UNDERSTANDING SCARCITY AND POST-SCARCITY

It's frustrating when people insist we are already living in a #PostScarcity civilization. Yes there is great abundance, but great abundance - 2015 riches - is actually very far from being a Post-Scarcity civilization.

In relation to this video (youtu.be/pGVpokW_CCQ), Tech Insider wrote (29 Aug 2015): "Economist Brad DeLong recently spoke with "Trekonomics" author Manu Saadia about how we're living in post-scarcity world." http://www.techinsider.io/trekonomics-and-the-post-scarcity-era-2015-8

Being 95% of the way there to Post-Scarcity is insufficient because the last 5%, in 2015, is insurmountable.

For example it is often said humans and chimps share 98% or 99% of DNA. The final few critical-mass percentage points are a massive difference (http://www.scientificamerican.com/article/tiny-genetic-differences-between-humans-and-other-primates-pervade-the-genome/).

Post-Scarcity is a level of limitless abundance, of an extreme nature, entailing no need to implement or manage it; furthermore it is impossible to suppress it, after reaching the tipping-point.

No accurate analogy exists to define Post-Scarcity because we haven't reached Post-Scarcity. One close analogy is the air we breathe. A very abundant amount of air means it's impossible to stop people breathing air for free. It is impossible to charge people for breathing air in an everyday context. It is essentially impossible to reduce the amount to air regarding charging people for breathing. We cannot create so-called "artificial-scarcity" of air.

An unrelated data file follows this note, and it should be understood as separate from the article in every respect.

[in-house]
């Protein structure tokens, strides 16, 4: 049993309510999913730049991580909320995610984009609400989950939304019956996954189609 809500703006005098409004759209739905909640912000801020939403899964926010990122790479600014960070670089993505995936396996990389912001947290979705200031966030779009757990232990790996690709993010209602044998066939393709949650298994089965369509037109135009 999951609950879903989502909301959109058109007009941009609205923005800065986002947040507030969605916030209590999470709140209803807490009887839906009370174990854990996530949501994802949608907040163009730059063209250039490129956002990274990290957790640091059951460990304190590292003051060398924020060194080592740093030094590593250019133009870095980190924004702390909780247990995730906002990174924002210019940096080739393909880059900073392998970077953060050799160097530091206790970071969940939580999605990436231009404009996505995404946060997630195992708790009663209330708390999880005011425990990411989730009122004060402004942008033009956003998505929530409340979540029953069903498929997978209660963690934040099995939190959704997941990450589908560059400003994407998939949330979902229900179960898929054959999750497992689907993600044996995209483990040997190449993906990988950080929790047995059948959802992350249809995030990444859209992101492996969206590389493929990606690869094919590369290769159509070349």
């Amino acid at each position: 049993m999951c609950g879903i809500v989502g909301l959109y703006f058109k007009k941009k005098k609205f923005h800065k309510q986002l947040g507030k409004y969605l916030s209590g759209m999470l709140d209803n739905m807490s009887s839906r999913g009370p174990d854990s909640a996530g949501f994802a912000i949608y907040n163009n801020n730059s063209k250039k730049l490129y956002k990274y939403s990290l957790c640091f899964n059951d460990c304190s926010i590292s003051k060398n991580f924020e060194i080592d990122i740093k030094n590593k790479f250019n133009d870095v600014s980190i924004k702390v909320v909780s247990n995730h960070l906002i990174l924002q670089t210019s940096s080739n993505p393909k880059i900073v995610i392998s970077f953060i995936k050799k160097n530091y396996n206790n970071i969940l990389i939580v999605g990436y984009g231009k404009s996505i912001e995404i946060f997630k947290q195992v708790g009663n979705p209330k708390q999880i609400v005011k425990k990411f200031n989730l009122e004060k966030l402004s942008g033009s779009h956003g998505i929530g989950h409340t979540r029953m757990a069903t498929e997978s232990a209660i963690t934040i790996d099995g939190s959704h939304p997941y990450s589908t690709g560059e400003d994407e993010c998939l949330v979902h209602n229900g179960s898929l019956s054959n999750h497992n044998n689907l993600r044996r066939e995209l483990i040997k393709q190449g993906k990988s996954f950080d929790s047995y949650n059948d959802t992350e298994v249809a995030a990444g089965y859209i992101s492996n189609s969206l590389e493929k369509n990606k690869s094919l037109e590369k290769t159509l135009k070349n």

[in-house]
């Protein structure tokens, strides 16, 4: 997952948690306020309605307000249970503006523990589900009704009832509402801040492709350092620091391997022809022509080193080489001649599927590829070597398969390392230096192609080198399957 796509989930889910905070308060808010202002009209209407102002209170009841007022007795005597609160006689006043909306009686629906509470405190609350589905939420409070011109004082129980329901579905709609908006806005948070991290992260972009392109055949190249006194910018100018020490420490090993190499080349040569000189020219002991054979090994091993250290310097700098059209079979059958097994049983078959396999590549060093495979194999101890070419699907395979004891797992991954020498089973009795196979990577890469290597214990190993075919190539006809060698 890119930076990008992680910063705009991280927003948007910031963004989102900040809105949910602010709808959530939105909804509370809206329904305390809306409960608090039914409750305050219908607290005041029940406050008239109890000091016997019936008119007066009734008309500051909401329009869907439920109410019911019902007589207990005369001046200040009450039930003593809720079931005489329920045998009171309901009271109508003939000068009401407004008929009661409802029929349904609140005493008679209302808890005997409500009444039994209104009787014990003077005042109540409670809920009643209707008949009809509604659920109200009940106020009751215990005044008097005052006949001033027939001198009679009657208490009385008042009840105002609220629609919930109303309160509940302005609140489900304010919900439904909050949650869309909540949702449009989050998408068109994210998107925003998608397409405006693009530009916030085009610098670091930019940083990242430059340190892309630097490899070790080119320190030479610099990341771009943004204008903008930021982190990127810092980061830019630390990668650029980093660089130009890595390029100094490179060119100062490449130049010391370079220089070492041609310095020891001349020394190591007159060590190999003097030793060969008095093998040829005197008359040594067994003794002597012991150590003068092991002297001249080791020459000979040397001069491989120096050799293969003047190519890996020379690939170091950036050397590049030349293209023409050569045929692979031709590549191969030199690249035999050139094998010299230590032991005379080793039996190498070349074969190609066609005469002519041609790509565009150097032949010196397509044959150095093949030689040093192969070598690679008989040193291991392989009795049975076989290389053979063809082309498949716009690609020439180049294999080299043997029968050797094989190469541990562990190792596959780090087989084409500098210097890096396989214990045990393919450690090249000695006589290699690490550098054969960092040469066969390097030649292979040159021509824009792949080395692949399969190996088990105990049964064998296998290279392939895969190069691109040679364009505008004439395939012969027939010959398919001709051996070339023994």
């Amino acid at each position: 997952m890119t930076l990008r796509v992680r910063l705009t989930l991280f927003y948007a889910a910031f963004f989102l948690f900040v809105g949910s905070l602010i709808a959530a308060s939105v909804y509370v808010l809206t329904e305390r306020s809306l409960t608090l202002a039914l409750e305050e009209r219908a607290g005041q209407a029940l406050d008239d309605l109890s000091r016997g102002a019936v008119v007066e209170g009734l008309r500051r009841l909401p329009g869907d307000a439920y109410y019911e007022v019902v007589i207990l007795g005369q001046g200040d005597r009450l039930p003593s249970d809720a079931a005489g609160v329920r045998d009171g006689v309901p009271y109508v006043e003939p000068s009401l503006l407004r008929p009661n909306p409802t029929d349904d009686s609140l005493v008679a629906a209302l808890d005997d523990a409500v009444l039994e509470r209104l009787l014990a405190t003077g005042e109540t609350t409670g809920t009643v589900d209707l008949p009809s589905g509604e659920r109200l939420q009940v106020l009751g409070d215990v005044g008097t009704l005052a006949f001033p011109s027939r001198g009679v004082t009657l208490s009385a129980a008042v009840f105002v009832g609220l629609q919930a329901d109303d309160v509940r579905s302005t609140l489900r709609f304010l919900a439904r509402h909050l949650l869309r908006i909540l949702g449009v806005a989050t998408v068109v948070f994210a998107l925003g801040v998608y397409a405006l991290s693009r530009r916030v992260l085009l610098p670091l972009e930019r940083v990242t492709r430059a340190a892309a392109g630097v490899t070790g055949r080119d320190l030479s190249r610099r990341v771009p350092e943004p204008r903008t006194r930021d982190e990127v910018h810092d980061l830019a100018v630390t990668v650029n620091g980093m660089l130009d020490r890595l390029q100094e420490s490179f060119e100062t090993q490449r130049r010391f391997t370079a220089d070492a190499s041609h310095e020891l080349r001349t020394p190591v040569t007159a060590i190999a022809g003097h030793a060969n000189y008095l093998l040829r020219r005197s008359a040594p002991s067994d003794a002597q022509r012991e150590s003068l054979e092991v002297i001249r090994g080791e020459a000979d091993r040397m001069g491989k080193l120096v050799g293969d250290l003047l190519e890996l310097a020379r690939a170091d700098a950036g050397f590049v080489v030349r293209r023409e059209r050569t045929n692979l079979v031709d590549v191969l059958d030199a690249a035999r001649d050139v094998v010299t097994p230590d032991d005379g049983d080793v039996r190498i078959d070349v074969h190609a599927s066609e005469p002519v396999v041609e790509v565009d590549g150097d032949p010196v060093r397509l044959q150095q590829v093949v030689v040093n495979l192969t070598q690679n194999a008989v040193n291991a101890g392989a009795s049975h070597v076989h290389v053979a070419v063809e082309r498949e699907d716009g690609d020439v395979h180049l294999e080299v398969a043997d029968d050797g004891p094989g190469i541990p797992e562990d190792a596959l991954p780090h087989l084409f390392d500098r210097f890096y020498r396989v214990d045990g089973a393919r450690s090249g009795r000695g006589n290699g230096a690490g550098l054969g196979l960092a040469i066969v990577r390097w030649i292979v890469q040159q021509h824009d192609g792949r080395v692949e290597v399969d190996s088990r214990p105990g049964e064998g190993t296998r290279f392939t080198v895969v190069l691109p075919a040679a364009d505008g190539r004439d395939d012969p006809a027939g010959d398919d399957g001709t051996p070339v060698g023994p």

While pollution-management is an issue, the actual production of air is incredibly resilient, self-sustaining. Massive deforestation has not significantly stopped air production.

Daylight is another example we can use regarding Post-Scarcity. It is impossible to stop the sun shining (at least with 2015 technology). It is impossible charge people for receiving daylight. So much sunlight hits the Earth everyday it is impossible demand people pay for it. There is no need to manage the creation of sunlight.

When something is free, without any effort to make it free, for example sunlight or the air we breathe, it is either beyond scarcity or significantly abundant for us to essentially deem it being beyond scarcity.

Food is scarce; it is unlike daily sunlight freely flooding our lives, or the air surrounding us. The scarcity of food means it has a price, it costs money.

When something is free, without effort to make it free (sunlight and air), this is a good indicator of very high level abundance.

Scarcity is regulated by price. The greater the scarcity the greater the price. Prices do accurately reflect the level of scarcity or abundance. The price-scarcity correlation is true despite any minor price fluctuations dependant on human behaviour, greed, machinations.

The lower the price of something, the greater its abundance. If something is not free it is definitely not Post-Scarcity.

Post-Scarcity is a situation where everything is free and everything is limitless. The best example we have regardless this free limitlessness is how many breaths you can take. There is no limit imposed regarding how much air you can breathe. All your breathing does not deplete our free and essentially limitless air.

When people mention "artificial-scarcity" they are actually addressing the emphasis of scarcity. If you truly have Post-Scarcity, regarding any resource, it is impossible to create scarcity of the resource. Artificial-scarcity is a logical impossibility. The impossibility is comparable to adding one ice cube to the sun, whereupon you insist artificial-coldness was created. The issue is tantamount to removing a cup of water from an ocean, then insisting you created an artificial scarcity of sea-water. If you add one cup of water to an ocean you haven't created artificial wetness, you merely emphasized, slightly, the already existent wetness.

The solution to scarcity is more tech, more radical tech, of vastly greater efficiency. Mere ideology or management is insufficient.

#BradDeLong #economists #economy  
Shared publiclyView activity